There are three main human oestrogens: oestradiol, oestrone and oestriol. There are also other oestrogens such as synthetic oestrogens, animal oestrogen (from which Premarin is made), phyto-oestrogens (from plant sources) and xenoestrogens (chemicals in the environment with oestrogen-like properties). Oestrogen dominance, a name coined by Dr Lee (an expert on progesterone therapy), is the result of all these oestrogen and oestrogen-like compounds flooding the body. According to Dr Lee, even in the peri-menopause when the body’s own oestrogen level is falling together with an even greater fall in progesterone, the total oestrogen activity in the body will be dominant in relation to progesterone causing this relative oestrogen domination. It is for this reason that Dr Lee recommends bio-identical progesterone cream rather than oestrogen for the majority of women in the peri-menopause.
Please consider also that vitamins, minerals and enzymes are essential components required for the manufacture and transformation of hormones. With nutrient deficiency a major problem today, one should always consider adding nutrients to your diet even before deciding on hormone replacement.
Don’t rush for the hormones. There is a great deal that should be done first. Throwing hormones into the mix before maximising the functional integrity of the system may not be a good idea. The intelligence of the system may be compromised by this approach.
1. Check your diet. The best diet contains organic fruit and vegetables, with some fish and meat, and minimal or no junk and processed food. Sugar and other refined carbohydrates are highly processed and should be avoided at all times of life but especially early menopause. Coffee and alcohol intake should be minimal and smoking should be avoided. Avoid rancid and partially hydrogenated oils and margarines made from those oils.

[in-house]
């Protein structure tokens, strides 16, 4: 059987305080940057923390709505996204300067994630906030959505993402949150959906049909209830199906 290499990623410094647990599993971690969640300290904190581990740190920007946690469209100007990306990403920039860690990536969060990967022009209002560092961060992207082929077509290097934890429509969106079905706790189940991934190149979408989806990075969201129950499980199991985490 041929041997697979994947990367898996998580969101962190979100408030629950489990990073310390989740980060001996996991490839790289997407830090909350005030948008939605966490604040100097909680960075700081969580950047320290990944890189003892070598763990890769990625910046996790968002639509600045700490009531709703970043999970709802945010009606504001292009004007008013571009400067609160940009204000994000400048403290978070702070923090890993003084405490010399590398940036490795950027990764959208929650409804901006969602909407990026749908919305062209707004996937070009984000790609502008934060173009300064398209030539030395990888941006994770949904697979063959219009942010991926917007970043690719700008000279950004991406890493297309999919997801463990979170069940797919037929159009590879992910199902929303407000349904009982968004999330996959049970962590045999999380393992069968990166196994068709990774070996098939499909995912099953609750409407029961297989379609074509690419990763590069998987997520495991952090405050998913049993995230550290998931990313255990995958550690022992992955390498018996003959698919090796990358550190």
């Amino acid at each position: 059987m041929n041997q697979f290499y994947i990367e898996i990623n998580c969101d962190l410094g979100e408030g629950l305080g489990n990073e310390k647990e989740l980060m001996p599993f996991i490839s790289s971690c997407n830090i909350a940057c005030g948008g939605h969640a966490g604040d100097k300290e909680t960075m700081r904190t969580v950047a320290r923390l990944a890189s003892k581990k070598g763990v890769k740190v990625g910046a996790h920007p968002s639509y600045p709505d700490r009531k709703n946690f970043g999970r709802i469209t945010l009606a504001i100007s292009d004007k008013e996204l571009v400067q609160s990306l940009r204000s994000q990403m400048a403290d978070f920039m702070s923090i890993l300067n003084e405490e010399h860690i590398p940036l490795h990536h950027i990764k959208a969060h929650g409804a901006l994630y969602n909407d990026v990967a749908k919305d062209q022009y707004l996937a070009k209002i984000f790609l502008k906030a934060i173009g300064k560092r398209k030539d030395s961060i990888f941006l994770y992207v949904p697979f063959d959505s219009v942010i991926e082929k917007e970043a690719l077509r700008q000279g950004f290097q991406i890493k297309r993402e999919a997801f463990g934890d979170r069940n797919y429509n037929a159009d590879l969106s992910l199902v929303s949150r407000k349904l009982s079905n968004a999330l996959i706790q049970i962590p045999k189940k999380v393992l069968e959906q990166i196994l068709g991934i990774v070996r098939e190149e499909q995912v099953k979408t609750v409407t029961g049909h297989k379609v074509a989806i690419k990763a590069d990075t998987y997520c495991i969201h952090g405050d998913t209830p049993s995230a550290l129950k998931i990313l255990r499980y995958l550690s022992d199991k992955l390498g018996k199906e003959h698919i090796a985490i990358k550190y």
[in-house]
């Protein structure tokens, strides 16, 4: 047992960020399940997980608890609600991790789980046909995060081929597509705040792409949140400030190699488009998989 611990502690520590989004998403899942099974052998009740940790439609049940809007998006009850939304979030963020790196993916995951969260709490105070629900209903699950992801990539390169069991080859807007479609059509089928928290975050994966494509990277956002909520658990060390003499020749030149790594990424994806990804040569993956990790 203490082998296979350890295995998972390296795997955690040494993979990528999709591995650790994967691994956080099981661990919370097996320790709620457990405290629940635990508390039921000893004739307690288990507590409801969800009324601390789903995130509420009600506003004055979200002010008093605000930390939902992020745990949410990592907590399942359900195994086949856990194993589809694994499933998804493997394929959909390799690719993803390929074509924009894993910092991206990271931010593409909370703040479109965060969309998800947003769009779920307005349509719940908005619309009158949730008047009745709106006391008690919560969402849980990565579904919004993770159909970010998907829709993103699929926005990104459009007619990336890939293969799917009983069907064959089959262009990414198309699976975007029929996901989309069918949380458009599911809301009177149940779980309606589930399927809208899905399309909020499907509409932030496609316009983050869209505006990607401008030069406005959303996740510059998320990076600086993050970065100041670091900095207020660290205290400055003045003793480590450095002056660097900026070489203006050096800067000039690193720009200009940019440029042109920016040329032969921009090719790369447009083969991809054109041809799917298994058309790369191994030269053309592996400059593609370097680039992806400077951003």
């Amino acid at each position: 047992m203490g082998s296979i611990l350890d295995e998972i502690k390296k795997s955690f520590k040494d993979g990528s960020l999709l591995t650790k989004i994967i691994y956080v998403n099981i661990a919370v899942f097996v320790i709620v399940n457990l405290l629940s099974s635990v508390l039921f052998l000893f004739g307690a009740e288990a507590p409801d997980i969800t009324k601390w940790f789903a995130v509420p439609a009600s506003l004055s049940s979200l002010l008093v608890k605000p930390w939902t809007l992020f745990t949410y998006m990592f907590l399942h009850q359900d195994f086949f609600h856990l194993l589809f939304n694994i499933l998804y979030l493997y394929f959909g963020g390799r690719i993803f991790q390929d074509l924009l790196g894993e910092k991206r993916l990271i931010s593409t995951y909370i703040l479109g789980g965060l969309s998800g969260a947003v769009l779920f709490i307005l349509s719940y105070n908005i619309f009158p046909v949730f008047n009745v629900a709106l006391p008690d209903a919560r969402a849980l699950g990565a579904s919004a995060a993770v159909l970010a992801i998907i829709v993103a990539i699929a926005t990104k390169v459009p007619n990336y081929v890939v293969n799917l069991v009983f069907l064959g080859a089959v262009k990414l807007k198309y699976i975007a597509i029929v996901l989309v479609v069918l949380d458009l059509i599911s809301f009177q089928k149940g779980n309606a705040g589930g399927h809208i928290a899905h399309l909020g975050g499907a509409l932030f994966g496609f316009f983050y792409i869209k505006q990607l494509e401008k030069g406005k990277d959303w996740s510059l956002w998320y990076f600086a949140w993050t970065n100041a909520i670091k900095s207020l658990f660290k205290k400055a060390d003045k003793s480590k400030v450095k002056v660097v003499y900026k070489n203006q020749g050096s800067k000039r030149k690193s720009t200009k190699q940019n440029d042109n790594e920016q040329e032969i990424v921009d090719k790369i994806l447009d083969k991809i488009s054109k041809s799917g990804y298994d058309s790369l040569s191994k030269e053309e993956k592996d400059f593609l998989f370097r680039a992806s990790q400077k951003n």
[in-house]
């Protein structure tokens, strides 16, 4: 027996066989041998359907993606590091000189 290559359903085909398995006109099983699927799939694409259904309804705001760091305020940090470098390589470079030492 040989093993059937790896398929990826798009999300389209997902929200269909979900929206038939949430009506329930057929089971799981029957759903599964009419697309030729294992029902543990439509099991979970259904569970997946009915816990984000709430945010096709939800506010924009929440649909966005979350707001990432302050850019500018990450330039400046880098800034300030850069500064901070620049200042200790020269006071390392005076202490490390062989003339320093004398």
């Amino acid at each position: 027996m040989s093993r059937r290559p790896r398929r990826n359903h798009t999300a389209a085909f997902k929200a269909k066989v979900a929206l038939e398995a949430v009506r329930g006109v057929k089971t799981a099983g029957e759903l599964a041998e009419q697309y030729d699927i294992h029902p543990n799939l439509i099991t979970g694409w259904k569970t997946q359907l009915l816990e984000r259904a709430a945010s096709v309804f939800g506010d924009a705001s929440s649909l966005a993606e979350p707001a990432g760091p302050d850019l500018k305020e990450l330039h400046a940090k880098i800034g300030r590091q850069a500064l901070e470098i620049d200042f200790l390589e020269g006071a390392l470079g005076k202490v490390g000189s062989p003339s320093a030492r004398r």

2. Maintain optimum hydration. Listen to your body and drink water frequently during the day.
3. Exercise. Regular exercise is essential. Try to do 45 minutes per day.
4. Restore or maximise the health of receptor sites using essential fatty acids and other nutrients such as vitamin A (skin and mucous membranes), B vitamins, vitamin C, bioflavonoids, vitamins D and E, calcium and magnesium.
5. Restore and maximise the health of the liver and bowels with nutrients such as Ultra Clear Sustain, probioitics, glutamine and digestive enzyme supplements.
6. Consider herbal products that influence and support the body’s own intrinsic hormonal supply. These include black cohosh, chaste tree, macca, dong quai, yarrow, sarsparilla and wild yam.
7. Bio-identical hormones should be considered when all the above are in place and hormones still seem necessary.
Early menopause should not be seen as a crisis but rather as a physiological variant that requires special care. Good control for a woman with early menopause means optimising the health of her bowel-blood-liver ecosystem; making sure that the receptor sites for hormone function are not being distorted by synthetic hormones, xenoestrogens and other pollutants; supplying all the nutrients required for optimal function; and dealing with stress creatively. Natural bio-identical hormones do have their place but generally should not be the first choice.